Hot off their last game — Bardbarian — TreeFortress‘ programmer Shawn Blais and artist Mike Gaboury are back with a new game. JumpJet Rex is an indie platformer currently available on Steam Early Access that calls back to the heyday of Mario and Sonic. After playing JumpJet Rex for a while and playing levels over and over, trying to beat my fastest time, I had the chance to speak with Shawn and Mike about their new platformer.
JumpJet Rex hearkens back to the 8- and 16-bit games that many of us grew up with. What games inspired you to make JumpJet Rex?
Shawn Blais: Surprisingly enough, the core mechanics were inspired by the infamous Flappy Bird! We created the initial prototype in the Game Boy Game Jam #3 and wanted to recreate that intense feeling of old school difficulty that Flappy Bird had. Once we decided to turn it into a full game, we drew on many of our favorite titles from the early ’90s, such as Mario, Mega Man, Double Dragon, and Battletoads. We also threw in a healthy heaping of modern time-trial mechanics inspired by titles such as Trials HD or Action Henk.
The game seems built for speedrunning. Can you tell us why? Also, what other games does the team like to speedrun?
Shawn Blais: Surprisingly enough we’re not big speed runners! The focus on Speed emerged somewhat organically. Early in development we experimented with awarding people three stars for each level; one for basic completion, one for “No Deaths” and one for “Target Time”. Once we implemented that, the entire game loop began to click in a really fun way so we decided to run with it.
We’ve also been very careful to include tons of fun stuff for players who like to take a more deliberate pace, such as a ton of hidden collectibles and fun achievements.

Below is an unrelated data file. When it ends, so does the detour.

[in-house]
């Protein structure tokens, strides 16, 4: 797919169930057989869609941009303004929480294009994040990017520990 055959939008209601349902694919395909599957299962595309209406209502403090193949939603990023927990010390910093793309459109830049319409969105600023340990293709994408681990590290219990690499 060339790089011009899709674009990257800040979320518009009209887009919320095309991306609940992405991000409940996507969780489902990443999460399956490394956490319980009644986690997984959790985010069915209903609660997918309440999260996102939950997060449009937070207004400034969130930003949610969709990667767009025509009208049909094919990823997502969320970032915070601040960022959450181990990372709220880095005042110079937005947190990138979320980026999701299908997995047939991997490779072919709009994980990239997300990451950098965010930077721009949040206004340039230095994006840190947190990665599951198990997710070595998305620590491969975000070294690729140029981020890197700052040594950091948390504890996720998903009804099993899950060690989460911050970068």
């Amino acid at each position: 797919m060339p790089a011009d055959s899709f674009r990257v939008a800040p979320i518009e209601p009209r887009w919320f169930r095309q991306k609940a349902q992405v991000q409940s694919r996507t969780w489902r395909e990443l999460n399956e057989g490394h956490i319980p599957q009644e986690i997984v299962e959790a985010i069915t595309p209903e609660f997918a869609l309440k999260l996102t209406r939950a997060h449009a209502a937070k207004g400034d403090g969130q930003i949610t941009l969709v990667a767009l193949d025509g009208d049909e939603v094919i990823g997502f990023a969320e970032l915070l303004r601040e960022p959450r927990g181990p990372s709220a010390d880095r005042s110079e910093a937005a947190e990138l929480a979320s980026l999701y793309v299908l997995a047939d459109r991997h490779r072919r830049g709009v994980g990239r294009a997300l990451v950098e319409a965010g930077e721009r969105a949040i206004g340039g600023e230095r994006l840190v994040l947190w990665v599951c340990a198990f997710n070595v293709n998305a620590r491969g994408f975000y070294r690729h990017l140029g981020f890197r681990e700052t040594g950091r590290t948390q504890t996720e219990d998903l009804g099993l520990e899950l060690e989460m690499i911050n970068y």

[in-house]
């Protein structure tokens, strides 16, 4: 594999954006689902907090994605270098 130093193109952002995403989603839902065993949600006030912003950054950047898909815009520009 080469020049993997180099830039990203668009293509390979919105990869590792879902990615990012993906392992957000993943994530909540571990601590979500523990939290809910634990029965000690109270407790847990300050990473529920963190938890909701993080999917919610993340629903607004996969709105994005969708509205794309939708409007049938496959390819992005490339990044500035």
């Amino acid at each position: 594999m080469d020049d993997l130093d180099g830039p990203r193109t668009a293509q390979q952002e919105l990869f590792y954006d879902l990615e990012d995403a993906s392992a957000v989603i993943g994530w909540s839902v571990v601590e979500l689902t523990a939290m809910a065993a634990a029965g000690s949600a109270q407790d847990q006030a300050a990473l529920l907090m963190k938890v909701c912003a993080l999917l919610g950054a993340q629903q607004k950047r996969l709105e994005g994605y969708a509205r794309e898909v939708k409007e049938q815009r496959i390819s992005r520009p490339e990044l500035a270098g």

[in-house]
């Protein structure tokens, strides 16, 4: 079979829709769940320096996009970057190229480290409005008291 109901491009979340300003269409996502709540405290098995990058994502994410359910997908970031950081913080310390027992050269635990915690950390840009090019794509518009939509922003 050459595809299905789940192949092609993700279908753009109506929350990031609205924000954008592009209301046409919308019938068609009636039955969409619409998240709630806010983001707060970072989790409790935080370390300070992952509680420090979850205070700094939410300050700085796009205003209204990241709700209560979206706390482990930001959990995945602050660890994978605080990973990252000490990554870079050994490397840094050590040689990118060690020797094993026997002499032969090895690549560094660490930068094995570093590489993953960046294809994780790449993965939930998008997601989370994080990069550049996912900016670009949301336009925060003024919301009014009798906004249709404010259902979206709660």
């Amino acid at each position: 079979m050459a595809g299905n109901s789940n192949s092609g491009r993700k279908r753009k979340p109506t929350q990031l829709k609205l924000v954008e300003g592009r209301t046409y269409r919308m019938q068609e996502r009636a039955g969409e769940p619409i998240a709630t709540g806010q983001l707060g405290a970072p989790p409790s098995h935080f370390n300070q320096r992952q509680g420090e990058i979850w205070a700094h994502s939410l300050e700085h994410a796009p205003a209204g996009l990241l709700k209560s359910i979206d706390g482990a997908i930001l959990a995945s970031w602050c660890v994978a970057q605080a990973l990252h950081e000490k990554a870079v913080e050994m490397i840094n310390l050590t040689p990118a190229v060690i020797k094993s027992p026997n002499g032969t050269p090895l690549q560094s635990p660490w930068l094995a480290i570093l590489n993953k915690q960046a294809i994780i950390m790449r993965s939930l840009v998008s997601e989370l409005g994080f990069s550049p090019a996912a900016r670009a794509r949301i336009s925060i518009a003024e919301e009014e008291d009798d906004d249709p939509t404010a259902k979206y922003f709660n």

I feel as if the platformer has all but disappeared from AAA game development, but still alive and well in the indie game space. Why do you think that is and do you think we may see a resurgence of AAA platform titles in the near future?
Mike Gaboury: Platforming is a pretty tried and true formula, not much is being done to mix it up, which is why the Marios and Sonics of the world have pretty much dominated by AAA publishers in that genre – they do what they do quite well.
While more of the same is fine, we think people want something new now. Luckily enough with the rise of the indies, devs can take more chances. With the ability and freedom to create new ideas, as well as lower costs of development, we are seeing people come up with great new concepts that can change what we, for so long, thought was set in stone! Ideas are contagious and I’m sure we’ll see a wave of platformers in the next few years.
The game is currently available in Steam Early Access. Can you share some benefits and drawbacks to having an open audience play-test your game during development?
Shawn Blais: Early Access has been a bit of a mixed bag for us. We’ve gotten some great ideas, and have a few members who are really dedicated to the game, but we did not really get the traction we needed to achieve our testing goals.
It could be that 2D platformers are just not a great genre for Early Access, but it also seems that Early Access is suffering from a significant stigma these days, as a number of titles have failed to deliver over the past few years, so many people seem to have soured on it.
You recently added “Rage Quit Rex” mode to JumpJet Rex. Can you tell us a bit about the differences in play style?
Shawn Blais: Rage Quit Rex attempts to give you that old-school feeling of having only three lives with no continues. It’s all about sweaty palms and excessive cursing! It’s designed for gamers who really want to test their platforming abilities and the play style is much more cautious than in the normal game, as you have just three deaths to pass all 40+ levels. We anticipate many thrown controllers and smashed keyboards!
When do you hope to officially release JumpJet Rex?
Shawn Blais: We’re not announcing the date yet, but sometime in April would be a pretty good bet.
Great! I look forward to playing the full game.